As a new school year begins, it’s estimated that over one million children will take tablets into the classroom in 2016 alone, with most parents shelling out up to $1000 a device, according to several new studies.

But navigating the minefield of bring-your-own-device (BYOD) policies for schools is proving challenging for parents.

A survey of parents by Microsoft Australia reported that 37.4 percent received “little to no guidance when purchasing the correct device for their child”.

Almost 44 percent of parents said they felt ‘in the dark’ when it comes to the technology needs of their children – and over one in five said they’d gone on to buy “the wrong device in the past, or one that doesn’t do what they need it to.”

Microsoft and Intel this year banded together to create a portal to try to assist parents in buying a good machine. Retailers like Harvey Norman and individual schools have also set up similar services to try to cut through the technology confusion.

But even buying from recommended sites and retail schemes isn't risk-free.

Long-time technology journalist Adam Turner found this out after buying a new computer for his son.

After picking it up, he discovered it was pre-imaged and locked to the school, meaning no extra apps – even for backup – could be installed.

“I will be extremely unhappy if I'm locked out of my own computer, especially as there was no mention of this when I purchased it,” Turner wrote in a column for Fairfax.

“There was no mention of admin rights at the school information night, but I do remember the teacher saying they were introducing a BYOD policy this year with the option to install the school's productivity software bundle.

“So I figured if worst comes to worst I could always wipe the Lenovo, install a fresh copy of Windows and let my son take it to school as a BYOD device.”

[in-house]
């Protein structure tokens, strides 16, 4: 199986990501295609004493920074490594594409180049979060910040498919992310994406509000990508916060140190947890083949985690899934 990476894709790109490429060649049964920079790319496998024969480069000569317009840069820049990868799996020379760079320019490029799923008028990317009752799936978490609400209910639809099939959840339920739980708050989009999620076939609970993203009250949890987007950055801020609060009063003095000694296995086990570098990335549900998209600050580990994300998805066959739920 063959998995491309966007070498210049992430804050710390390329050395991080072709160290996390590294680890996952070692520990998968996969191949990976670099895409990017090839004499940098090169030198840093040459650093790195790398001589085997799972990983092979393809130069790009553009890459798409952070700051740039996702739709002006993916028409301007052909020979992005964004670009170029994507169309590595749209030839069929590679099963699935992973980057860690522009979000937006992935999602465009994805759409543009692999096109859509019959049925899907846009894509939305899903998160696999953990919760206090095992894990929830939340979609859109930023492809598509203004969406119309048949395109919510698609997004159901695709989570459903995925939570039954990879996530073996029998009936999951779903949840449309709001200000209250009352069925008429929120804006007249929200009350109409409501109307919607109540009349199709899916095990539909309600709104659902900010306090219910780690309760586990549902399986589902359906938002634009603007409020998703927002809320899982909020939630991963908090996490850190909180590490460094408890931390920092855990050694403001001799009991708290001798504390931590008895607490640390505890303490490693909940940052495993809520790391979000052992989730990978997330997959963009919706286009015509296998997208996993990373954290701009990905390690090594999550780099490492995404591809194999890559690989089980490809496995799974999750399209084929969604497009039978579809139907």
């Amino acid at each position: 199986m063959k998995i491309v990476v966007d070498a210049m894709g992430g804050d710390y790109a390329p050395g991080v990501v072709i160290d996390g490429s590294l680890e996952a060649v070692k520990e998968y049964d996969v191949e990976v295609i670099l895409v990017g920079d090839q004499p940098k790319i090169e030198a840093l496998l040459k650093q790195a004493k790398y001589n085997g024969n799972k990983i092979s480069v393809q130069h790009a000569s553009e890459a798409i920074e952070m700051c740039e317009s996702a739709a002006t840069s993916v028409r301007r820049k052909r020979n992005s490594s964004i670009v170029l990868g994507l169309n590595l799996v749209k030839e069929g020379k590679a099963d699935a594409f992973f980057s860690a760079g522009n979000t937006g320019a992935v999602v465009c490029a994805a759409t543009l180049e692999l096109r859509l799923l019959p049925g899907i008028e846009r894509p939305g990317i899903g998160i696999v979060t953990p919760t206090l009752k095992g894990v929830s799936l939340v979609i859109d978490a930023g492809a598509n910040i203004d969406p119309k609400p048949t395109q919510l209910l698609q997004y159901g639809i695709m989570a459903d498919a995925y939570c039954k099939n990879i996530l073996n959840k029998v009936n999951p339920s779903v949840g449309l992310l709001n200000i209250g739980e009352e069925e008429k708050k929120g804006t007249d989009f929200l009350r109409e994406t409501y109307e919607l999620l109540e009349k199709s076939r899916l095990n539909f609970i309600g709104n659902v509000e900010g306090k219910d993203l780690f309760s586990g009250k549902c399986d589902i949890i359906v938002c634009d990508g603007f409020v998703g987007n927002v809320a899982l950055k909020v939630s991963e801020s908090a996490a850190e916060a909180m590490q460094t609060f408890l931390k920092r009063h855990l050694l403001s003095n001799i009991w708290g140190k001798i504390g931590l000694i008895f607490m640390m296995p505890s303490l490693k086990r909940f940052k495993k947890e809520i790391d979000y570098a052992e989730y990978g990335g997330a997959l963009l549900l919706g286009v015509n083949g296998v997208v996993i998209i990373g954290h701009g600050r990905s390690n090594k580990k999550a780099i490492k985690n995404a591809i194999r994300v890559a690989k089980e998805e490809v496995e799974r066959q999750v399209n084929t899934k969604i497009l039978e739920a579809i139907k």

Telstra saw parental concerns - once a laptop or tablet had been purchased – more around the use of the device, particularly at home.

Digital inclusion senior adviser Shelly Gorr recommended that parents encourage children to become “makers” rather than just be passive consumers of content.

“An emerging trend is the ‘digital maker’ movement: using technology to further explore children’s passions and hobbies, opening up richer digital experiences and new avenues for creativity and expression,” Gorr said.

“This might be digital storytelling, or making art, music and video with digital tools.

“At a deeper level, digital making involves learning about the underlying technology itself, such as learning how to code to create your own website, app or game, or design and 3D print an object.”

Gorr believed that BYOD policies would ultimately work in favour of children and schools as the focus of government policy ramped up around teaching science, technology, engineering and maths (STEM) skills.

“With 75 percent of the fastest-growing occupations set to require STEM skills, increasing kids’ digital literacy can help equip them with the skills they will likely need for their future, including computational, systems and design-thinking skills that can also be transferred into other aspects of life,” Gorr said.